My research reveals a difference between the profiles of the sous-préfets, the membres du conseil général and the conseillers de préfecture. The sous-préfets often had a conventional administrative background, i.e. a noble background, a father with administrative experience, and were of Reformed origin. The profile of the membres du conseil général differed from this. They mostly came from the bourgeoisie, relatively often had a background other than public administration, and proportionately often a religion other than Reformed. Notable within this group is the presence of a relatively high number of Mennonites and Freemasons. Moreover, several of them had demonstrated modern, enlightened ideas. The conseillers de préfecture were evenly distributed among the classes. The patriots and the Reformed among them were slightly in the majority. The conseillers de préfecture and the membres du conseil général were both most represented in the group of officials born before 1780. Many conseillers de préfecture had experience in public administration, indicating a preference for administrative experience for this position. The group of sécretaires général has a rather heterogeneous composition. Except for the characteristics of religion and education, where the Reformed and officers with a law degree are in the majority.
    An explanation for the differences between the profiles of the different groups can be sought in their job content. The sous-préfets were expected to implement Napoleon's decrees in their districts. For this role, Napoleon chose the security of administrative experience, which is in line with the characterisation of the sous-préfet as a tool of integration (a reference by Van der Burg to Stuart Woolf's characterisation of prefects as Napoleon's tools of conquest). The membres du conseil général advised on the distribution of financial resources in the department. This group had a heterogeneous composition, so its members could be expected to know what was going on among the population. The membres du conseil général spent a lot of time in mediation and lobbying, and were less embedded in public administration than the sous-préfets. They may therefore have played a greater role in the acceptance and renewal of French policy than has been assumed so far. In that case, their role could be considered a tool of mediation by analogy with Woolf's characterisation. The introduction of the function of conseillers de préfecture was a conscious decision to put an end to arbitrary rulings on disputes. The overrepresentation in this group of officials born before 1780, many of whom had experience in public administration, indicates a preference for administrative experience for this position.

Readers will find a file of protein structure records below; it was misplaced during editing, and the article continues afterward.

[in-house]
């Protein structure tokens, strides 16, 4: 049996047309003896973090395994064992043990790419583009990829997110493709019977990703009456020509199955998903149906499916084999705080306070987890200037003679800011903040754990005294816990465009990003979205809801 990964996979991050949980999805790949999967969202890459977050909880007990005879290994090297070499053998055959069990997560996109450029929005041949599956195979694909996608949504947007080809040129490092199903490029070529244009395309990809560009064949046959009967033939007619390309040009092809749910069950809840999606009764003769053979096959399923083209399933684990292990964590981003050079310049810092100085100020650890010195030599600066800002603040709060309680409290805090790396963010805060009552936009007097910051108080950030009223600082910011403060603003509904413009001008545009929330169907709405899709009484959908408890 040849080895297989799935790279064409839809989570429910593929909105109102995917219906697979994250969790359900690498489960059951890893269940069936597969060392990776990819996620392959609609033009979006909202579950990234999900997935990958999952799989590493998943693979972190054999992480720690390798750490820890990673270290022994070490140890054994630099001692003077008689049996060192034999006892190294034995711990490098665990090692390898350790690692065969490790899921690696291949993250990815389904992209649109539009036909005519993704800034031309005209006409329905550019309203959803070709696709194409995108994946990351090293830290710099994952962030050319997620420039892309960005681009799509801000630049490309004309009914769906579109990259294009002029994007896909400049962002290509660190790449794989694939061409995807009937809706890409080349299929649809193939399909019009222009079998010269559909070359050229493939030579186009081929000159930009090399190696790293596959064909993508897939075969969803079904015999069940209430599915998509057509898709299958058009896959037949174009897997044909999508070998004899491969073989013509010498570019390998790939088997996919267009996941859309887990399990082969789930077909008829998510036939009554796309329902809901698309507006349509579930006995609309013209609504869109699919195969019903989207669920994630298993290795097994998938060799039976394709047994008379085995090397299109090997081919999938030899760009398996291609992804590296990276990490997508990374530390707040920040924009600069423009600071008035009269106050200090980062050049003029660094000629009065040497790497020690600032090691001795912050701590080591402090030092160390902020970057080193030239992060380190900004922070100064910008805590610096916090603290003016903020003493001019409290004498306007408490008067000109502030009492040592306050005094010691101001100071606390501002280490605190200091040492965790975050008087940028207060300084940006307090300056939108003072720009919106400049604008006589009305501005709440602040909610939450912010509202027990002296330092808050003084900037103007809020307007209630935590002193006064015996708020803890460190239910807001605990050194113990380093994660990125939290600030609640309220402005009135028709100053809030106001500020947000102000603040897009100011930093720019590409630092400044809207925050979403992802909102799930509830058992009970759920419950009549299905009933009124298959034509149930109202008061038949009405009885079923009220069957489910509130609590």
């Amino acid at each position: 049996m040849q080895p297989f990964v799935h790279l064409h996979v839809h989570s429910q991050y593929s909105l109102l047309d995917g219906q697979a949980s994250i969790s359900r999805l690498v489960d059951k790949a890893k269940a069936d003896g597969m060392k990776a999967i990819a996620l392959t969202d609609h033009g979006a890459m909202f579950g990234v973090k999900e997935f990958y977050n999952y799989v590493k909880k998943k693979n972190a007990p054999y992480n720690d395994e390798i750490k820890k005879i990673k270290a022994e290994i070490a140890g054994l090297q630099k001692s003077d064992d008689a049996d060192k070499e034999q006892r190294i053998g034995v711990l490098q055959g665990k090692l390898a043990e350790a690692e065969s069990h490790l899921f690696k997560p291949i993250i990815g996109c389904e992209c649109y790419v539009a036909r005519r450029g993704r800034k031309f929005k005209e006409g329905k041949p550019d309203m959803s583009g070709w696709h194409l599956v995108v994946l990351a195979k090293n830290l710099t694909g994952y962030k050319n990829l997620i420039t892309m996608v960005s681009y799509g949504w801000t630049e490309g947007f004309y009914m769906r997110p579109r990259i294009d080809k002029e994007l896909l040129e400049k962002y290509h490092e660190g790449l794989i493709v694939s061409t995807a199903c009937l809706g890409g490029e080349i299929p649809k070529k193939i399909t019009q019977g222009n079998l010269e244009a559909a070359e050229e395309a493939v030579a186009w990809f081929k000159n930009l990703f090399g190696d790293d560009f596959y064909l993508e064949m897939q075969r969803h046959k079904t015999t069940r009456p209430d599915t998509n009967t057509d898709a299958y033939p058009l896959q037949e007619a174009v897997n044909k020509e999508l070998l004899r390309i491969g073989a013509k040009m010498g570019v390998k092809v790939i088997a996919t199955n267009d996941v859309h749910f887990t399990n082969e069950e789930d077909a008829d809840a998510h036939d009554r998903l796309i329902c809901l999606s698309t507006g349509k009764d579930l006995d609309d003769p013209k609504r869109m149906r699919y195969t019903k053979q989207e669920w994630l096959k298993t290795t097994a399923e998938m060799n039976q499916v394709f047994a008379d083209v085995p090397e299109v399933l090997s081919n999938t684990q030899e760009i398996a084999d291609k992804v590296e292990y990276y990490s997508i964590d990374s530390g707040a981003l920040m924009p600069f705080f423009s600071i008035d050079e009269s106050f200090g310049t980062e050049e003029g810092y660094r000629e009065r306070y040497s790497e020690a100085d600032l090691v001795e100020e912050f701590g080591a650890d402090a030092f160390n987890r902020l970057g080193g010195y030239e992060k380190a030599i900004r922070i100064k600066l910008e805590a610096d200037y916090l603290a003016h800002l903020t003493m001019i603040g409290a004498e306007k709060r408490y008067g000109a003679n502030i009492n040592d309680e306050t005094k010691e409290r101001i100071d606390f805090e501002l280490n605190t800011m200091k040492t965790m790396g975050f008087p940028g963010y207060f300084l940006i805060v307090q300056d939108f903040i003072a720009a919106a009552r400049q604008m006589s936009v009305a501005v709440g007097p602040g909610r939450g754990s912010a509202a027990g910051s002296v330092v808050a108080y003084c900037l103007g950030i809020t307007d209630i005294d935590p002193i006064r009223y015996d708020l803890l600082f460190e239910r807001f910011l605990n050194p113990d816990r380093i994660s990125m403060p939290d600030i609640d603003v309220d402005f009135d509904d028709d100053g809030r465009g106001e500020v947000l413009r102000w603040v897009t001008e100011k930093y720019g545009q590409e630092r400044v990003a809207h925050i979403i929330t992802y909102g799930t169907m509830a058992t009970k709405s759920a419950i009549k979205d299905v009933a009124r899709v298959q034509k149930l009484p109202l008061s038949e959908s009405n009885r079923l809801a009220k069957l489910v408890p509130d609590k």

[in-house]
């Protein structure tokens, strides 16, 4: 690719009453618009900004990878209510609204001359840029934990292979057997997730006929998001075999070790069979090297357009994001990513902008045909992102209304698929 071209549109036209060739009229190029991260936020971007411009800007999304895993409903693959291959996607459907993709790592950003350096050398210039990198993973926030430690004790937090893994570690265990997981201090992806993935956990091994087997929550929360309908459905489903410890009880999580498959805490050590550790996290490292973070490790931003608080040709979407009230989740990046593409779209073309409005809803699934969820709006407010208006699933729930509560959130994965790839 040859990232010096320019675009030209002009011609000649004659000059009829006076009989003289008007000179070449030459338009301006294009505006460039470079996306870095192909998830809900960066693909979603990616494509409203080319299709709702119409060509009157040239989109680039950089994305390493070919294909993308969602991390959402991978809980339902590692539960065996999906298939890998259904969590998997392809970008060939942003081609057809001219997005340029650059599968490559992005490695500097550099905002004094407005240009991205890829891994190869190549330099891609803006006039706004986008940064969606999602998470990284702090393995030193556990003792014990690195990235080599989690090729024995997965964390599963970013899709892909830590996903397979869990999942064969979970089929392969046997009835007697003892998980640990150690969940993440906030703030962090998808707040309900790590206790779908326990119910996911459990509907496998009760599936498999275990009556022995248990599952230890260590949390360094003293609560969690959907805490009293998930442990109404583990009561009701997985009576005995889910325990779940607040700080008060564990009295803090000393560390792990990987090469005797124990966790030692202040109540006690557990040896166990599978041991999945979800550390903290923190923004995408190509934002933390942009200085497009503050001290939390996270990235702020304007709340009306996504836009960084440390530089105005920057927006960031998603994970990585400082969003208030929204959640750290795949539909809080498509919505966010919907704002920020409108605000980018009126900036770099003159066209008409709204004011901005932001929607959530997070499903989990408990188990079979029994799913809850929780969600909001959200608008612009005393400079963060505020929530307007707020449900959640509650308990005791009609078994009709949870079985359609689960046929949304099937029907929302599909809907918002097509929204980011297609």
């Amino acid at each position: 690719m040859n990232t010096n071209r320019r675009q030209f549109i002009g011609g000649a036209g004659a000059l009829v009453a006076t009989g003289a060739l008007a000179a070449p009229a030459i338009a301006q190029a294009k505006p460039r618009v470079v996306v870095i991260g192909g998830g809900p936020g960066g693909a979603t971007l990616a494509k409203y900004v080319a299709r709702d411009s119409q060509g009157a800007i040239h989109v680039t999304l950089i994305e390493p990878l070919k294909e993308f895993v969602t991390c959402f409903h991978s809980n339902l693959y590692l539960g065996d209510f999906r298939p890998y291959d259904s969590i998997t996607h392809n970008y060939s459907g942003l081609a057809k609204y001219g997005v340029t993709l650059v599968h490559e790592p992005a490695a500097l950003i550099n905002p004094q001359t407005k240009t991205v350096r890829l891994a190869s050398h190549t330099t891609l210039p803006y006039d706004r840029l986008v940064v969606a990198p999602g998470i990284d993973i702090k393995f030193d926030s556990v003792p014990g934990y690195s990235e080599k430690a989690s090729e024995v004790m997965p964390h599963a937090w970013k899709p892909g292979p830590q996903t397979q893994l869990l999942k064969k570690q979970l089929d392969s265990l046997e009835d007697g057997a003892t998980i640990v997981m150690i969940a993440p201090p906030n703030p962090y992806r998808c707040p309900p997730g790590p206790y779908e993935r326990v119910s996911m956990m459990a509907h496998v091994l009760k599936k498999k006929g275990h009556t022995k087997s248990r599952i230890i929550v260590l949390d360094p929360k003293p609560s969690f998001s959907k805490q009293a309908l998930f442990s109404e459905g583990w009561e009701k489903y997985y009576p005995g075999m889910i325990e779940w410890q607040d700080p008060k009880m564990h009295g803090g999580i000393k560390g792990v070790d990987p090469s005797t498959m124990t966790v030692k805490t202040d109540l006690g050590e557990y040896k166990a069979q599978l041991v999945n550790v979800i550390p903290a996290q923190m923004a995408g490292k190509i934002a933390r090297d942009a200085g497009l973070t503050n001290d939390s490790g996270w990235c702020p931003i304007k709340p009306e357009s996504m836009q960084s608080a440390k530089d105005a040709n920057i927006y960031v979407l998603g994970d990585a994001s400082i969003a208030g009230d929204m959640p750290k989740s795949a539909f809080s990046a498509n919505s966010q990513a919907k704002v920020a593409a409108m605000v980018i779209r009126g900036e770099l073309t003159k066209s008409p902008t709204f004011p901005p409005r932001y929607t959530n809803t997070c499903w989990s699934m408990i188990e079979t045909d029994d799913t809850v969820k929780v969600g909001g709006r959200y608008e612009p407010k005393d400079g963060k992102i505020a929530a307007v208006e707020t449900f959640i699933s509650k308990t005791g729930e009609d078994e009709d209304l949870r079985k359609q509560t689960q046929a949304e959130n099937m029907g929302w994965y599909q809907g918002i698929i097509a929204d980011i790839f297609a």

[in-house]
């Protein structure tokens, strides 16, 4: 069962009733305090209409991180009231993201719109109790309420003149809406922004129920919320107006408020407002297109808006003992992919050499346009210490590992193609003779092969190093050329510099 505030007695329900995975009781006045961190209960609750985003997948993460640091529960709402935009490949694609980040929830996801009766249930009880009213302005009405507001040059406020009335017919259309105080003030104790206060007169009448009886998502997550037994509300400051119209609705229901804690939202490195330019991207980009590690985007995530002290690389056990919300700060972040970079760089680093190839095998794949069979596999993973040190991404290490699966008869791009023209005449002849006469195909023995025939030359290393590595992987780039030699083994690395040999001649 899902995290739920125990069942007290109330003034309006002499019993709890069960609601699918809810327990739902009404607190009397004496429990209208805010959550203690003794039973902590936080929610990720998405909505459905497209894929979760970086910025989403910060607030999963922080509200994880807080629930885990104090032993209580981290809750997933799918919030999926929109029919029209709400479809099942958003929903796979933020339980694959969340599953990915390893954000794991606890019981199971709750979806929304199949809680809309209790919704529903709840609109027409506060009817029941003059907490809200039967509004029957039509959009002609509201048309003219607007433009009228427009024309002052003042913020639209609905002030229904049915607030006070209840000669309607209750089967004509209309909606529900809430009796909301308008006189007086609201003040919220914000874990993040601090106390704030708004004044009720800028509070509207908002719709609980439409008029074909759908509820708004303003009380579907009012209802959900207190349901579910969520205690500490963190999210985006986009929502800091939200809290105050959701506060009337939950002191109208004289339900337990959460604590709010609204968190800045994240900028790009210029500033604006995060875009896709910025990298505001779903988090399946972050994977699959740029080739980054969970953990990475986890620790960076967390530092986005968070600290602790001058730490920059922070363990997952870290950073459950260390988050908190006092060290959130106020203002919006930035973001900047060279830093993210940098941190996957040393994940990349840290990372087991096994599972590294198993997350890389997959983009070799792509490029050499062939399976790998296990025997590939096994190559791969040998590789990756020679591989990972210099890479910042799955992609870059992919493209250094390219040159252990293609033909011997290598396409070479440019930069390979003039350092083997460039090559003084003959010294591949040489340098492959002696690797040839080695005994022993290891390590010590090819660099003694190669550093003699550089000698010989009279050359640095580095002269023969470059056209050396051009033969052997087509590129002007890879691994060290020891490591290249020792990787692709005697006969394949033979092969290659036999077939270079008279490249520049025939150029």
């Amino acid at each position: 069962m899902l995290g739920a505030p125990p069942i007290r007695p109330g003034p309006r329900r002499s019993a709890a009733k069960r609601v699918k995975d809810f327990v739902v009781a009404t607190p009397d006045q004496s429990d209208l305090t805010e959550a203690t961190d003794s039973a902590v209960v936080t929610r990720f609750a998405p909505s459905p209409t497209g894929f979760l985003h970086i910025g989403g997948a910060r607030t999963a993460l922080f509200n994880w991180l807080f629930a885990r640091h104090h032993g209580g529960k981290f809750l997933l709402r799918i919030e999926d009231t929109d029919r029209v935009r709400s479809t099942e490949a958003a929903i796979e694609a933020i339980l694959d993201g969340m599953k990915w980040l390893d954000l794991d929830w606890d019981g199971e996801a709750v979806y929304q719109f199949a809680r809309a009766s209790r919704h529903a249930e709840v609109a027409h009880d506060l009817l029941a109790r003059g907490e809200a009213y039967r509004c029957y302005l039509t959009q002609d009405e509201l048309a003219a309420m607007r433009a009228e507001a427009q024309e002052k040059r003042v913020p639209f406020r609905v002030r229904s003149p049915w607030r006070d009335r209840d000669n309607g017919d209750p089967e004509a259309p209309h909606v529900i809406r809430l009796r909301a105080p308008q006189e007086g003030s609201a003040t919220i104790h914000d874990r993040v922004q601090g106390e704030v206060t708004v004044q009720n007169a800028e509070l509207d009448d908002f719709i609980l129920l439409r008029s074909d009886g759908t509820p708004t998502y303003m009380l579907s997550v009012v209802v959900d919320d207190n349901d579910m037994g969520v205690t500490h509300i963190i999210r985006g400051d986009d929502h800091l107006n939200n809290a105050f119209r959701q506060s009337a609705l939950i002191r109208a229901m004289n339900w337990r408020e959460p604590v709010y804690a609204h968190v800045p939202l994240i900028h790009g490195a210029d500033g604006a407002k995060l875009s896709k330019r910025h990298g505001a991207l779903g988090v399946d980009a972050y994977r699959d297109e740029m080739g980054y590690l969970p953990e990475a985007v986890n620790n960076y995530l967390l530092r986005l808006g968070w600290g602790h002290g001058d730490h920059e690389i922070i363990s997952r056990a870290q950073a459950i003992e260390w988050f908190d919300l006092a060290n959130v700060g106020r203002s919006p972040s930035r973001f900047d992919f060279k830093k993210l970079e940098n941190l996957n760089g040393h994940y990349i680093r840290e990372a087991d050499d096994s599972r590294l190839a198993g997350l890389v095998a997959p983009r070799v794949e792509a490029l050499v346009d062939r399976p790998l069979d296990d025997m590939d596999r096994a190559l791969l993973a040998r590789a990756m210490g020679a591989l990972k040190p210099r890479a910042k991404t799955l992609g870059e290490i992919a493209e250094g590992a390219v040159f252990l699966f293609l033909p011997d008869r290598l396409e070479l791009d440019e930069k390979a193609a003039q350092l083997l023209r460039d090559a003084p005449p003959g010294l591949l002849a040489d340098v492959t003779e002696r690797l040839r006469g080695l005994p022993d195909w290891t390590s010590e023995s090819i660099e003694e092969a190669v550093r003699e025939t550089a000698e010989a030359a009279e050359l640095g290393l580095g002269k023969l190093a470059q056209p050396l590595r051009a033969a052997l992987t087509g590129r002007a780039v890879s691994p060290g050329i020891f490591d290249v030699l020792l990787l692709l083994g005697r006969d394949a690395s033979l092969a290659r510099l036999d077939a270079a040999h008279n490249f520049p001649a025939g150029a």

In summary, Napoleon interpreted Machiavelli's advice in his own unique way by using the local elite to govern that territory in the territories he occupied. The novelty of Napoleon's approach consists in the introduction of the prefectoral departmental system of government. On the one hand, this concerns the organization of that administration. Napoleon deliberately introduced a distinction between the executive and the judiciary, which before that time were united in one person. More important perhaps is that Napoleon, with his policy of ralliement and amalgame, was able in a short time to bring together the motley crew of Northern Dutch notables into his departmental administration, in which many fulfilled their duties as expected. At the same time, Napoleon was able to initiate the modernization of departmental administration. This legacy of Napoleon is still working its way into the present.
    Date of Award7 Dec 2023
    Original languageDutch
    SupervisorMartijn van der Burg (Supervisor) & Caroline Drieënhuizen (Examiner)

    Master's Degree

    • Master Kunst en Cultuurwetenschappen